Organizations today face challenges when it comes to managing their IT infrastructures. Outside of keeping up with the latest trends and hardware, the constant wish lists from users, and trying to manage a never-ending list of projects, keeping all of this running securely is more difficult than ever.
Hackers and scammers outnumber IT and security professionals. Breaches resulting from insider misuse are increasing. Look no further than the 2015 Verizon Data Breach Investigations Report for confirmation of this. This year’s data shows that 10.6% of confirmed data breaches resulted from insider misuse, up from 8% in 2013. The percentage of incidents that came from insider misuse was 20.6% up from 18% in 2013.
But here is the rub. Breaches involving the end user are increasing, yet those from system administrators are decreasing. A whopping 37.6% of insider abuse incidents involved the end user in 2014, up from 17% last year. On the upside, however, only 1.6% of incidents were attributed to system administrators this year, down from 6% last year.
While breaches – especially those from insider misuse – are increasing year over year, all of the tools, process and technology put in place to control and manage administrator access to systems and data might actually be delivering on their intended purposes. However, this focus has come at a cost – end users are increasingly emerging as a greater insider threat. Organizations must tackle this challenge immediately. But how?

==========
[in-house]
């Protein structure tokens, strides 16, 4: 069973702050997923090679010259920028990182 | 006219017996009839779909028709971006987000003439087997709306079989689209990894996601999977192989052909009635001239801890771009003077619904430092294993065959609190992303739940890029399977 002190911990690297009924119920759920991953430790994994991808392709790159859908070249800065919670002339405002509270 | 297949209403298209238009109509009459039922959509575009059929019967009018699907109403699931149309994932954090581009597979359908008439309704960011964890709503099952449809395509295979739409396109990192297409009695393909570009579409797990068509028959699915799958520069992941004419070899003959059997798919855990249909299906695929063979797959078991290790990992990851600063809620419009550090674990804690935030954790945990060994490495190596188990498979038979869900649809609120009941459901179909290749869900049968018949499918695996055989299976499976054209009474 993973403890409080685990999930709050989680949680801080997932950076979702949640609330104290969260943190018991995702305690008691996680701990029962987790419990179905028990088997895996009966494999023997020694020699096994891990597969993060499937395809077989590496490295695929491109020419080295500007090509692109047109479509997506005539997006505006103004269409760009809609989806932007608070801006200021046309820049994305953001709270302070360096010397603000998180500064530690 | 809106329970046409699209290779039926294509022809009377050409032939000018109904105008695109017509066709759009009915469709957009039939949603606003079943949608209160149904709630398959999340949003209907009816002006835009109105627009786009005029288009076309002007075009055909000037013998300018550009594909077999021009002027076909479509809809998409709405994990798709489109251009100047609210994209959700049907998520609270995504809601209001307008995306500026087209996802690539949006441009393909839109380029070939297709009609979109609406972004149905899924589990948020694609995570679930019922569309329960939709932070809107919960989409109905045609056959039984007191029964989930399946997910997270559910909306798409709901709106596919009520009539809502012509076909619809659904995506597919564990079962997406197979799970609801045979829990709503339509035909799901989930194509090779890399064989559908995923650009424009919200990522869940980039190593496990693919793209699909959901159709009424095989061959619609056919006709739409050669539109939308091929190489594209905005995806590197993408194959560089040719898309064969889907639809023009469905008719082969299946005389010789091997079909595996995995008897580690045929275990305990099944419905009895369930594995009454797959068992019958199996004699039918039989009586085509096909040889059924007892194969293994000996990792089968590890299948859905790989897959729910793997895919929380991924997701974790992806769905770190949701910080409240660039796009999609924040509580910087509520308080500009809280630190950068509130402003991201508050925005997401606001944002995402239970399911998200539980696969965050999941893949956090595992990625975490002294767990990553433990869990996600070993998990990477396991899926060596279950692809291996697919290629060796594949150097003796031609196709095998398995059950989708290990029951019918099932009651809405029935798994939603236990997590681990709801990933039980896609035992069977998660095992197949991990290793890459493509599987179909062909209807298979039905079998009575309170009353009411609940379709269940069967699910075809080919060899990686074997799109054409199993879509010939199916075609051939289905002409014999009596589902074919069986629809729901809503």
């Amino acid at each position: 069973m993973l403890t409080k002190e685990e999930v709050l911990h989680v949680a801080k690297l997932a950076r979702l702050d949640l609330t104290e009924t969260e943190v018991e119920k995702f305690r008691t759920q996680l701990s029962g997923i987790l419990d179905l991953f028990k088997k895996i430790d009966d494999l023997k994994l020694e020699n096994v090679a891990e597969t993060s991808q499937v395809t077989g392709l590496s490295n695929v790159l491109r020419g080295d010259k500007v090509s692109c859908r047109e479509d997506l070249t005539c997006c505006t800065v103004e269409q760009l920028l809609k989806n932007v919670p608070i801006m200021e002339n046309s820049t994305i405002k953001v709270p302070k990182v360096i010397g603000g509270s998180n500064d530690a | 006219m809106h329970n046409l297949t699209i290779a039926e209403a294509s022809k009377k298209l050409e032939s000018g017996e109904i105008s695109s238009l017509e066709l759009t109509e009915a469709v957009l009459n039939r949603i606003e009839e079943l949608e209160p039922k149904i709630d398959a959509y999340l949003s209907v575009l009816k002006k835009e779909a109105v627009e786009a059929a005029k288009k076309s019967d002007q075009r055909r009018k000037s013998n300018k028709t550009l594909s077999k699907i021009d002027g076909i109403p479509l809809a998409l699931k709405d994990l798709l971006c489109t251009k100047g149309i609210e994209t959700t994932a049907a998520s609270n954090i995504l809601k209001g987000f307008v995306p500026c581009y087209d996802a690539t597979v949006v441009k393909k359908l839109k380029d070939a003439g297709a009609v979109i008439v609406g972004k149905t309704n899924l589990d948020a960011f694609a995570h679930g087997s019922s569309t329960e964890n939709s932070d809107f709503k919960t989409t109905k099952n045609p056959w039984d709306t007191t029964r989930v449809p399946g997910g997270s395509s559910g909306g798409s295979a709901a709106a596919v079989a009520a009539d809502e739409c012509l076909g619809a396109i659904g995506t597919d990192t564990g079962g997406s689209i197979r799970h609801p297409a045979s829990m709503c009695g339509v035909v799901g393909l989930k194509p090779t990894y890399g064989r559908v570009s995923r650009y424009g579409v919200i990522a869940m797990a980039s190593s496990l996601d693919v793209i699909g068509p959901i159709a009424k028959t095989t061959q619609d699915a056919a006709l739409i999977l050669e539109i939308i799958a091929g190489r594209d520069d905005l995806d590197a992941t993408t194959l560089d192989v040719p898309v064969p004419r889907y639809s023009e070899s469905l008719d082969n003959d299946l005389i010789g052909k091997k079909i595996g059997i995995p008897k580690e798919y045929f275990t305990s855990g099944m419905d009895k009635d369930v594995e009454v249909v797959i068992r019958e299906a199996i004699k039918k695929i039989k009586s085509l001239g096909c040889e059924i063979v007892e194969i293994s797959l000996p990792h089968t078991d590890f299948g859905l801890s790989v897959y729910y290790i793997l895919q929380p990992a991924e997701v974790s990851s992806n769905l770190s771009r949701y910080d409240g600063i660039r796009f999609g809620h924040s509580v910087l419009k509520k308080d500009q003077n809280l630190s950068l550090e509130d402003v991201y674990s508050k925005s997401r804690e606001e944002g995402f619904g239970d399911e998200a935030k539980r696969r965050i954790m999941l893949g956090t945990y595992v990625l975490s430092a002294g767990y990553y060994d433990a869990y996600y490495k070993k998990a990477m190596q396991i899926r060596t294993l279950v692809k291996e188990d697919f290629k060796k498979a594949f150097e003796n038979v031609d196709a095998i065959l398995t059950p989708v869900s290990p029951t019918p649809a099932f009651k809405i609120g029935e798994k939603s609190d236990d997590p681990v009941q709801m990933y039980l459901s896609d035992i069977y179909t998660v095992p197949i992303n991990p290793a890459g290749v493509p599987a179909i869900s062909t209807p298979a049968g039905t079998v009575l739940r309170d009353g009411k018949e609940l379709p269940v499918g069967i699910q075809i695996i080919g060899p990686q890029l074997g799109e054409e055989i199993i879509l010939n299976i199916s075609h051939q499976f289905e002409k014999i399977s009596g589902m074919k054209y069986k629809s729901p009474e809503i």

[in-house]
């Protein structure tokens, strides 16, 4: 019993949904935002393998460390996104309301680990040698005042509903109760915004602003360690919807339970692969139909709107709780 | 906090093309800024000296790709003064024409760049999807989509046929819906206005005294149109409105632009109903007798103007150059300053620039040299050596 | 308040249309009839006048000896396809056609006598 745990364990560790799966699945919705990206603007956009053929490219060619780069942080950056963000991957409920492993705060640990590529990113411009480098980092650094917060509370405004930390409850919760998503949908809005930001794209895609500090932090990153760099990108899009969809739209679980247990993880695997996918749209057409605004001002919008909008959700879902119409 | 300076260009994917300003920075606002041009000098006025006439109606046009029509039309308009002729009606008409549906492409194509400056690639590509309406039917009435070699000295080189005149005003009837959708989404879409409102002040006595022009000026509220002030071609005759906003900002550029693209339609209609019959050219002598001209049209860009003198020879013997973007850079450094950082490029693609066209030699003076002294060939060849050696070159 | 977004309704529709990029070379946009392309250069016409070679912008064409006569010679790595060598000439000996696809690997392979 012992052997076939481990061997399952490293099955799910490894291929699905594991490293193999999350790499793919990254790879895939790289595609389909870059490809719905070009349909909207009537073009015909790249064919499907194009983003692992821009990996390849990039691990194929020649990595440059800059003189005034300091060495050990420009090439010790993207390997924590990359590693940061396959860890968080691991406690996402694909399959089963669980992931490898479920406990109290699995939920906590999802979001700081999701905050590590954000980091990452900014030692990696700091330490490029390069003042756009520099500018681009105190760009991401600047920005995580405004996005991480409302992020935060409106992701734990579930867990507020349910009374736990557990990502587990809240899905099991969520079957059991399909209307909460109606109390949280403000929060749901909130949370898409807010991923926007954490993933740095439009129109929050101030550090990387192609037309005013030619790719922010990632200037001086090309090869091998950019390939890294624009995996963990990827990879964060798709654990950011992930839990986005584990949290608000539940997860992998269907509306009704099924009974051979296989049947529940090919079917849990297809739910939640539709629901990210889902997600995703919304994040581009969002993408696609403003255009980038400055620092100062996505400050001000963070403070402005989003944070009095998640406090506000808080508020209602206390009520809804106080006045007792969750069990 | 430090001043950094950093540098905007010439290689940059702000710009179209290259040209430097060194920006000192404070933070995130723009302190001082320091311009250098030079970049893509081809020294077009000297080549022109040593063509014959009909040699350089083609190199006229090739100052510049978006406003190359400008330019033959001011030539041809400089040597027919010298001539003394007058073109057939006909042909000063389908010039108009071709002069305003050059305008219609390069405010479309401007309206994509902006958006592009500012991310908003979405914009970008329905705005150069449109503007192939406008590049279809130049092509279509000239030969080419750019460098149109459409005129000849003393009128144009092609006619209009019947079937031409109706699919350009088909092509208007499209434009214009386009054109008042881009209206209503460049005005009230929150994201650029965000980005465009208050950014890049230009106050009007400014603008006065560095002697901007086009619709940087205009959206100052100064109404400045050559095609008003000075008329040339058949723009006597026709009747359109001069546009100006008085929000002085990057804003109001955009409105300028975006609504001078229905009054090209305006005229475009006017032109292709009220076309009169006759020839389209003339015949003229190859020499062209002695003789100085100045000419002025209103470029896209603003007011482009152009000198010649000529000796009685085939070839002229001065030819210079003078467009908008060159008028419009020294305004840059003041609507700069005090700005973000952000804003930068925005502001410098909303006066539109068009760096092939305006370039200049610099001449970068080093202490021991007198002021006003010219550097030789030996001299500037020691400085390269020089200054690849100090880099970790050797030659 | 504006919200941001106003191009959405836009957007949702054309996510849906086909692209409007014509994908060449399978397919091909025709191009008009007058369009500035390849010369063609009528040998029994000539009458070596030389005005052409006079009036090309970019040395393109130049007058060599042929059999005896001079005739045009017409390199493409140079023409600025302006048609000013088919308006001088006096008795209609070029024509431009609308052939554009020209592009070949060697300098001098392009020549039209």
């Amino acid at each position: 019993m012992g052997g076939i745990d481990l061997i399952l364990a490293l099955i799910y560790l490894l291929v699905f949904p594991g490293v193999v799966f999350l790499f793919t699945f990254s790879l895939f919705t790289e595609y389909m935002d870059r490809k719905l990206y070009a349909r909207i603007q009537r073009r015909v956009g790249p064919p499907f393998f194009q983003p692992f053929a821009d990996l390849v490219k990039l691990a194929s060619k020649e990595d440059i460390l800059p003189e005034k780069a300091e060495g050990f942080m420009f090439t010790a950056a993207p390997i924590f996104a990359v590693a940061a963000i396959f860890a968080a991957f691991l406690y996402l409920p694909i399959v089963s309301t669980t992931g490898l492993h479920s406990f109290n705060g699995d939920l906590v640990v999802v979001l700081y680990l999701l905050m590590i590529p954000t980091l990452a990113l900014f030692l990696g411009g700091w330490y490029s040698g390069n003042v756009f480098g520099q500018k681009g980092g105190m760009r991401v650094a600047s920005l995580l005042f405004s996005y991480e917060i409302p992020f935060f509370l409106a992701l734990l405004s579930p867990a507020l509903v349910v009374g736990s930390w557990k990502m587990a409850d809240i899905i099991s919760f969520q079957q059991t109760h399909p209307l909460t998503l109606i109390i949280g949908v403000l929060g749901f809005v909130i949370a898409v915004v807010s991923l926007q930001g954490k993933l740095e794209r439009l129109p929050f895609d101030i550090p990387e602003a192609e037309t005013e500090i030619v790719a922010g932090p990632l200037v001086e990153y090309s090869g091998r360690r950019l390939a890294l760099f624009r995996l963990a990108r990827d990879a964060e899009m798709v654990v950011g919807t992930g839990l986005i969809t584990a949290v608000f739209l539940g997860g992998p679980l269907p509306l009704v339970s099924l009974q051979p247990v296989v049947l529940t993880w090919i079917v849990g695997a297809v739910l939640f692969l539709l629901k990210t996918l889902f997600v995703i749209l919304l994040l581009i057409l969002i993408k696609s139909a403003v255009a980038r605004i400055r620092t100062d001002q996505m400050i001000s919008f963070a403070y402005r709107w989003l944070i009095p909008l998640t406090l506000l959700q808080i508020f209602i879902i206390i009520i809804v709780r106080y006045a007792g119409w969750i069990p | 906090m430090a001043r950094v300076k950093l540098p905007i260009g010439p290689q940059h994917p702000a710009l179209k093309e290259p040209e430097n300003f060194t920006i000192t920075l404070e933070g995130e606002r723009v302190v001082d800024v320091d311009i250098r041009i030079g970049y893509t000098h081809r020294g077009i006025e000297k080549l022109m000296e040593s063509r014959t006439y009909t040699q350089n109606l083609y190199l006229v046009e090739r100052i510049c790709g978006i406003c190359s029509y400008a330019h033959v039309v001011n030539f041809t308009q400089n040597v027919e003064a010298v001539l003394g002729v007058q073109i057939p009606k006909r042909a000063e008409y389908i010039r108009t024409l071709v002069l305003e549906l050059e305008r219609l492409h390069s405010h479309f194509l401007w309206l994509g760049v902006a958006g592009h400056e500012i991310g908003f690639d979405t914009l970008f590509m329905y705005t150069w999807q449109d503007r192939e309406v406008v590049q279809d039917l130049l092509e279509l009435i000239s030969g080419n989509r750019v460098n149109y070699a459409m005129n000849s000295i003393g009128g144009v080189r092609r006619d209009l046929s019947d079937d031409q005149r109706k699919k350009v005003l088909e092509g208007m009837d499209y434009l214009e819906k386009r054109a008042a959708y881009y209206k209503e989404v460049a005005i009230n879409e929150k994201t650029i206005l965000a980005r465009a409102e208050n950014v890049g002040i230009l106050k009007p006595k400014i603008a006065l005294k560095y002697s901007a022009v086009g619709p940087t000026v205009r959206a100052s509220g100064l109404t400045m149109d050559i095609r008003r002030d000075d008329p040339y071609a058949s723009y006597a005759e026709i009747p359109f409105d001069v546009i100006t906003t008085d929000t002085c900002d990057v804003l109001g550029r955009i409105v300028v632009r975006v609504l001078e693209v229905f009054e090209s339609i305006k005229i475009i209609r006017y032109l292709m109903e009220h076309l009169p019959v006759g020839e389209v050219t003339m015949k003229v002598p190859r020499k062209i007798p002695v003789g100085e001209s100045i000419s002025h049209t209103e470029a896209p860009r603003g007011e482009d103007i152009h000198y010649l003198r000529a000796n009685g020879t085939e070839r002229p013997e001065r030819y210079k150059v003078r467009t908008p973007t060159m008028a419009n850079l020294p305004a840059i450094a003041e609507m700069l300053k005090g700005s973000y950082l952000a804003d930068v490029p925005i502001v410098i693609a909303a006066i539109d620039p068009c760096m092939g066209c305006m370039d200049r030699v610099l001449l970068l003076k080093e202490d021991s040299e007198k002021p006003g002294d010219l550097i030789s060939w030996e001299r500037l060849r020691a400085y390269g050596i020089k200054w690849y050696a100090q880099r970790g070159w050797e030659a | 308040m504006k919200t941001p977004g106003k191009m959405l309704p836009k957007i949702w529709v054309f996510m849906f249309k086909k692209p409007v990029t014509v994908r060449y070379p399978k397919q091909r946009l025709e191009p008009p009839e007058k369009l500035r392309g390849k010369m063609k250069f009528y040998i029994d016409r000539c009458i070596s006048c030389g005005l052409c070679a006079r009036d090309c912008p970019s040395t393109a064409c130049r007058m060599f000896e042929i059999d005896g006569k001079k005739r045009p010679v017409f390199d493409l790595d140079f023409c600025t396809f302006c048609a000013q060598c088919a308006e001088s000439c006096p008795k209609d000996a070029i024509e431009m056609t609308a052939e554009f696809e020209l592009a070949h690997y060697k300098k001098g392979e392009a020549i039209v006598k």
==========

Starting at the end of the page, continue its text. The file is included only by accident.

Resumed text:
One way to close end user security gaps while ensuring that the user population still maintains the access they need to do their jobs (and IT to maintain their sanity), is to implement least privilege. The challenge, though, for many organizations is that most do not have the same level of least privilege management applied across their heterogeneous environments. Because of the preponderance of these platforms, you may have some controls in place for Windows, Unix and Linux machines, but very little for Macs. Inconsistency reigns supreme.
The use of Mac devices at the enterprise level has increased dramatically over the past few years, with a reported 11% of all devices shipped in 2014 being Mac OS. In addition to companies purchasing these devices for their users, Bring Your Own Device (BYOD) is growing at a fast rate, and many of these users opt for Macs in their personal lives. The increased use has put a spotlight on the lack of security controls realistically available for Macs.
Historically, Mac devices have been the exception when it comes to security policies. Yes, you can install anti-virus tools, enforce a common configuration, and deliver an acceptable use policy to your workforce. These are all necessary components, but are they enough?
Just as in Windows, a user on a Mac OS machine can be a privileged or non-privileged user, or root or standard. In a properly configured security model, most users would be non-privileged users. Unfortunately, when doing so, you also severely limit those users from performing routine tasks that are part of their job. You could hire an army of techs who do nothing but respond to privilege requests, but that is not financially sustainable.